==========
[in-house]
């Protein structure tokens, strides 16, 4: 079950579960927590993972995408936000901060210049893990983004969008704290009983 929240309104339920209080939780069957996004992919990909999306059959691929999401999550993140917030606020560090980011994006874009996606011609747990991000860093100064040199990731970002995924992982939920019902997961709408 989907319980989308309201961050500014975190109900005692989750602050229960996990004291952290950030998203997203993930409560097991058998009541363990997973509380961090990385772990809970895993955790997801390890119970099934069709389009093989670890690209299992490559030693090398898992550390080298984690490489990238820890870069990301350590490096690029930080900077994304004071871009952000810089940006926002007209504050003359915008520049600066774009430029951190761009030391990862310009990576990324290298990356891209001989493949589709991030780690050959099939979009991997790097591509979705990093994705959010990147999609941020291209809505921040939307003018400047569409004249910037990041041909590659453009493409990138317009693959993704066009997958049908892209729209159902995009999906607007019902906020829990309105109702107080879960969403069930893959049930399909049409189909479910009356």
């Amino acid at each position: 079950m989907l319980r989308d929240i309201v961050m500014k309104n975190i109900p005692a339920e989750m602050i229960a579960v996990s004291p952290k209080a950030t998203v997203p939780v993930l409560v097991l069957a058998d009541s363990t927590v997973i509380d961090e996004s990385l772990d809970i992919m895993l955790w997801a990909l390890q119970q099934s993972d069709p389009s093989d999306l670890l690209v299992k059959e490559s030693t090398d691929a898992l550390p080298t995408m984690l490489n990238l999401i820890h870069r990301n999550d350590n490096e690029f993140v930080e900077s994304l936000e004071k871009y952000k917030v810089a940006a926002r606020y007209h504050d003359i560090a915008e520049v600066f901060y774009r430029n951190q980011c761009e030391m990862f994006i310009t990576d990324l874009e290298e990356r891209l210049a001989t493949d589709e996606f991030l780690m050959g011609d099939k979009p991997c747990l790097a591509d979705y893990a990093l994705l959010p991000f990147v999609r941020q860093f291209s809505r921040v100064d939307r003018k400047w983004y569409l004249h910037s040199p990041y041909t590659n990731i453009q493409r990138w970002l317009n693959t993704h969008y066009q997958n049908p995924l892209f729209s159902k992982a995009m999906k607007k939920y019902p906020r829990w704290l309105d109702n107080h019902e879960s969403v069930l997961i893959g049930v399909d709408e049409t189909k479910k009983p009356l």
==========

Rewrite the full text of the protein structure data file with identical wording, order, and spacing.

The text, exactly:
[in-house]
């Protein structure tokens, strides 16, 4: 079950579960927590993972995408936000901060210049893990983004969008704290009983 929240309104339920209080939780069957996004992919990909999306059959691929999401999550993140917030606020560090980011994006874009996606011609747990991000860093100064040199990731970002995924992982939920019902997961709408 989907319980989308309201961050500014975190109900005692989750602050229960996990004291952290950030998203997203993930409560097991058998009541363990997973509380961090990385772990809970895993955790997801390890119970099934069709389009093989670890690209299992490559030693090398898992550390080298984690490489990238820890870069990301350590490096690029930080900077994304004071871009952000810089940006926002007209504050003359915008520049600066774009430029951190761009030391990862310009990576990324290298990356891209001989493949589709991030780690050959099939979009991997790097591509979705990093994705959010990147999609941020291209809505921040939307003018400047569409004249910037990041041909590659453009493409990138317009693959993704066009997958049908892209729209159902995009999906607007019902906020829990309105109702107080879960969403069930893959049930399909049409189909479910009356």
């Amino acid at each position: 079950m989907l319980r989308d929240i309201v961050m500014k309104n975190i109900p005692a339920e989750m602050i229960a579960v996990s004291p952290k209080a950030t998203v997203p939780v993930l409560v097991l069957a058998d009541s363990t927590v997973i509380d961090e996004s990385l772990d809970i992919m895993l955790w997801a990909l390890q119970q099934s993972d069709p389009s093989d999306l670890l690209v299992k059959e490559s030693t090398d691929a898992l550390p080298t995408m984690l490489n990238l999401i820890h870069r990301n999550d350590n490096e690029f993140v930080e900077s994304l936000e004071k871009y952000k917030v810089a940006a926002r606020y007209h504050d003359i560090a915008e520049v600066f901060y774009r430029n951190q980011c761009e030391m990862f994006i310009t990576d990324l874009e290298e990356r891209l210049a001989t493949d589709e996606f991030l780690m050959g011609d099939k979009p991997c747990l790097a591509d979705y893990a990093l994705l959010p991000f990147v999609r941020q860093f291209s809505r921040v100064d939307r003018k400047w983004y569409l004249h910037s040199p990041y041909t590659n990731i453009q493409r990138w970002l317009n693959t993704h969008y066009q997958n049908p995924l892209f729209s159902k992982a995009m999906k607007k939920y019902p906020r829990w704290l309105d109702n107080h019902e879960s969403v069930l997961i893959g049930v399909d709408e049409t189909k479910k009983p009356l």